Davis addresses “the gravest scandal” in the church—“the shallow reading of scripture.” Conservatives and liberals alike fail to be genuinely curious about scripture, to peer into its depths for surprising beauty and unexpected meaning, and instead use it to illustrate what they already think.
People who liked Jon Krakauer’s Into Thin Air should like this book, which is part memoir, part adventure tale. Award-winning author Roberts (The Mountain of My Fear and Deborah) grapples with why mountain climbers take such risks to feed their passion for adventure.
This academic satire is about two professors and their families. Howard Belsey is a white secular liberal, a specialist in Rembrandt, who is engaged in ideological warfare with a visiting professor, Monty Kippes, a conservative Christian scholar from Trinidad. Each character in the story is undermined by his or her self-deceptions.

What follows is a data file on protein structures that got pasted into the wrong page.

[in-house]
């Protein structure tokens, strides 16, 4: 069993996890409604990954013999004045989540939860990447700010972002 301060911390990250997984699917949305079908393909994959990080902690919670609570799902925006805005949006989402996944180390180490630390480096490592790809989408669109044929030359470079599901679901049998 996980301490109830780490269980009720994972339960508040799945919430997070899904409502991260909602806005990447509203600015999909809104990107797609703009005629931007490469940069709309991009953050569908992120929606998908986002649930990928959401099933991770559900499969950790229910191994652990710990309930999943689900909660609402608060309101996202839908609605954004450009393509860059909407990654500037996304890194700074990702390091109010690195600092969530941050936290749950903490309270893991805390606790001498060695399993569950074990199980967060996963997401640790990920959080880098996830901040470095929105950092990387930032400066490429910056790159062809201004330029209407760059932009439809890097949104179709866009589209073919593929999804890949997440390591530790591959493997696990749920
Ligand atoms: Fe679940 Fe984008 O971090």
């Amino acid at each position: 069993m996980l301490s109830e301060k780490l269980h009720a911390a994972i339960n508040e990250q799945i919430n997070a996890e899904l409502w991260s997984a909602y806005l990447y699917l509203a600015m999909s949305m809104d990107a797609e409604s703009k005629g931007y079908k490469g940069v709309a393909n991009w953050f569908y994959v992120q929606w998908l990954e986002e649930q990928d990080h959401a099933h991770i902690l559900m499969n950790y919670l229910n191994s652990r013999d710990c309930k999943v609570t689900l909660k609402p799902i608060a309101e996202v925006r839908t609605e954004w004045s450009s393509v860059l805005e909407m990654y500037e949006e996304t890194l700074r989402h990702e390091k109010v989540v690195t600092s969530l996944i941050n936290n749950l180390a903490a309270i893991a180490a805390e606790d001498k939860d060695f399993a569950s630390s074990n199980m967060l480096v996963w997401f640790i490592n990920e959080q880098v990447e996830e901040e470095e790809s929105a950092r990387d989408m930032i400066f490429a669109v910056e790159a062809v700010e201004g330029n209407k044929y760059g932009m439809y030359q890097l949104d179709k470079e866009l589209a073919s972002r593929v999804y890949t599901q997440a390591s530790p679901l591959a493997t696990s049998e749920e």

This is a satisfying sampler of Robert Siegel’s work: scenes from farm life; stories from scripture; a series of poems about fishing; poems about bats, turtles, alligators, mussels, rats and moles; the best poem that has ever been written about the poetic line; and a long poem recapturing memories of his father—all in inimitable Siegel style.